Writing in Business Standard today, Abheek Barua notices that the INR appreciation of 2007, in the end, didn't do much to exports growth despite a sharply slowing world economy. The five observations from October 2007 onwards show an average value for year-on-year growth of merchandise exports of 30%, and India always does better on services exports than we do with merchandise exports. This is clearly inconsistent with the doom and gloom about rupee appreciation and exports growth. And, the evidence does suggest that rupee appreciation could help contain this inflationary spiral.
But he wonders whether conditions on the currency market have changed so that a more hands-off approach by the RBI would actually result in appreciation. As he says:
I think the question that needs to be answered carefully at this stage (and that this debate has skirted) is whether the rupee will actually appreciate much if the RBI were to let it move freely. As someone who watches the forex market closely, my sense is that it won't. Capital inflows have dwindled quite palpably and with commodity prices at record highs, the current account deficit is unlikely to narrow. Going forward, I won't be surprised if the rupee depreciates a bit if the central bank allows free play of market forces.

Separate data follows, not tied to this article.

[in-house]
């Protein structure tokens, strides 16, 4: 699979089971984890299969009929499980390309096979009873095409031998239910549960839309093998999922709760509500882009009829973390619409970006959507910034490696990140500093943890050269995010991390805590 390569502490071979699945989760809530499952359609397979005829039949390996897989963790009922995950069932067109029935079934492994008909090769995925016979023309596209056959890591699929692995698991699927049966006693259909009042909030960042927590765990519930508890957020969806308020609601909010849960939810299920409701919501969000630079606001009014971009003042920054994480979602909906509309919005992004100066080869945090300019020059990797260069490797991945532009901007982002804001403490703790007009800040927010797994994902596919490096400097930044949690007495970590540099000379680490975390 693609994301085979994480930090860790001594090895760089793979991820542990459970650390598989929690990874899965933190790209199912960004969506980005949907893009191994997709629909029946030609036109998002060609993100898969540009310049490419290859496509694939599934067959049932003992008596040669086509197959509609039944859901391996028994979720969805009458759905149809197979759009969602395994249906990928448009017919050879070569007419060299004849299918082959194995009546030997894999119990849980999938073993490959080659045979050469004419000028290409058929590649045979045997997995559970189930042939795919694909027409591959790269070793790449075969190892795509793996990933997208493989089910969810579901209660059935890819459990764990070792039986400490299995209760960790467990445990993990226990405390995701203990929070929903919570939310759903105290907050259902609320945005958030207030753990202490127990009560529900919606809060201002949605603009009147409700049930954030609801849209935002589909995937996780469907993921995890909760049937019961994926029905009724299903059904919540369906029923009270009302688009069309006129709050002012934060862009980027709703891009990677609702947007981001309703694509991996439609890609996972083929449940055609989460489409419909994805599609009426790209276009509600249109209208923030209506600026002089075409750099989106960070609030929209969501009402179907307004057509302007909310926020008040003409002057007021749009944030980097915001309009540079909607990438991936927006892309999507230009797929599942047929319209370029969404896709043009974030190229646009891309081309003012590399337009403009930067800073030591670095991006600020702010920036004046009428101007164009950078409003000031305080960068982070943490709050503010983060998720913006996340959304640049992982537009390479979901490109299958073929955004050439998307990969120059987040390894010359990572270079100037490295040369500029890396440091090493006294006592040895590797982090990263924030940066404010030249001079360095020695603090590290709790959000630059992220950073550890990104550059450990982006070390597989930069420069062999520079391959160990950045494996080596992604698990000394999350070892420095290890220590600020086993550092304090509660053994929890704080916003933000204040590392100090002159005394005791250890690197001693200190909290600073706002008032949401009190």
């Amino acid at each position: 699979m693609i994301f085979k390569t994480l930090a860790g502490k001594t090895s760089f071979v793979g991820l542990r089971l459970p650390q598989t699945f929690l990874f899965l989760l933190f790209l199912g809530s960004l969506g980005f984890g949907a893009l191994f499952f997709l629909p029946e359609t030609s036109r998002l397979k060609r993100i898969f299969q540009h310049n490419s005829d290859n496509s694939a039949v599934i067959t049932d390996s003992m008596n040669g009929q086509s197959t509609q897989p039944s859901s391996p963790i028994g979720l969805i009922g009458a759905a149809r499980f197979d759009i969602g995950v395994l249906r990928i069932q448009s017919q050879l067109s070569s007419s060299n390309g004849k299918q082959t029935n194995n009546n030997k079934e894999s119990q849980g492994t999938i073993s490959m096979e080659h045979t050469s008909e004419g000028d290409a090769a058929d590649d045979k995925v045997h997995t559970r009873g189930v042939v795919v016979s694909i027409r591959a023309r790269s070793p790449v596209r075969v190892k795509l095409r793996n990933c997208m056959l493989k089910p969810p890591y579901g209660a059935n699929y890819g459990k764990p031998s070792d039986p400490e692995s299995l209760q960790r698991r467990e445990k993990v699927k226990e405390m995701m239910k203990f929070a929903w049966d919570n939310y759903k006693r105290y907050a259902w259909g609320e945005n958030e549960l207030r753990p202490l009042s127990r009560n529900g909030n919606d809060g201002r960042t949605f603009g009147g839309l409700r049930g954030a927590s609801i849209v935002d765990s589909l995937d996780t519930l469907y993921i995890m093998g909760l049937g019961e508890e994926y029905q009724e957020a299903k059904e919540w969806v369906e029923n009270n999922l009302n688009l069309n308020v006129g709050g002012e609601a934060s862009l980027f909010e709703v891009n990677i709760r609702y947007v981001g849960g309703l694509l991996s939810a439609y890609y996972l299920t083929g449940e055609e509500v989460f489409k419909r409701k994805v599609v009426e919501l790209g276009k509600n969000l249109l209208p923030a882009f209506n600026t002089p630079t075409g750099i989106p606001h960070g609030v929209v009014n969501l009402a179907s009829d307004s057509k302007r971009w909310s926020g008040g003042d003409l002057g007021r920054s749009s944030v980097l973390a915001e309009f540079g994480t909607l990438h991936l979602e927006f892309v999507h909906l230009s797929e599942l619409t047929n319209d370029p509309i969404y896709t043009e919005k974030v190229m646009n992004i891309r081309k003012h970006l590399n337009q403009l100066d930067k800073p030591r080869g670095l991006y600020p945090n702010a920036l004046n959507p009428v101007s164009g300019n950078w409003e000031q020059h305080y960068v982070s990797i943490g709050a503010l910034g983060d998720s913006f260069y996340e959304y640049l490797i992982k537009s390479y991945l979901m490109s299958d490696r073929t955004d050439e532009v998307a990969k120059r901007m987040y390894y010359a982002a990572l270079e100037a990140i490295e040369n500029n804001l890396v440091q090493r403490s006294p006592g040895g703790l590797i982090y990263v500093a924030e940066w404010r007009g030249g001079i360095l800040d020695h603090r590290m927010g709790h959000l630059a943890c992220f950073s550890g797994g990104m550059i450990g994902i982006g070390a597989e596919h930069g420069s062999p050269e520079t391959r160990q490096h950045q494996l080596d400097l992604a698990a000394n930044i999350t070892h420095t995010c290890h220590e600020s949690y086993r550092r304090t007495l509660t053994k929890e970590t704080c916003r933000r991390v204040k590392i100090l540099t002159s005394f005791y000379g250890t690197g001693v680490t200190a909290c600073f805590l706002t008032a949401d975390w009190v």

Here's data for reserves accumulation per month in the recent period:
As a thumb-rule, 80% of reserves accumulation is currency trading by RBI. These are all massive numbers; in my reckoning, anything bigger than $1 billion a month leads to unacceptable monetary policy distortions. And, the true size of the market manipulation is bigger than this when one takes into account the purchases on the forward market.
This data runs till March. Suppose there has actually been a palpable change in currency market conditions in April, and that easing up on market manipulation doesn't affect the rupee-dollar exchange rate. What, then, would policy makers do? The first answer is: Reverse the capital controls of 2007 against ECB and against PNs, so as to get back to the status quo ante as of April 2007 on India's capital controls.
The second answer is: Sell reserves. It makes no sense for India to hold so much reserves. We are suffering visible fiscal costs (MSS payments) and invisible fiscal costs (losses on the reserves portfolio) owing to these reserves. Every opportunity should be used to shed reserves and thus reduce these costs.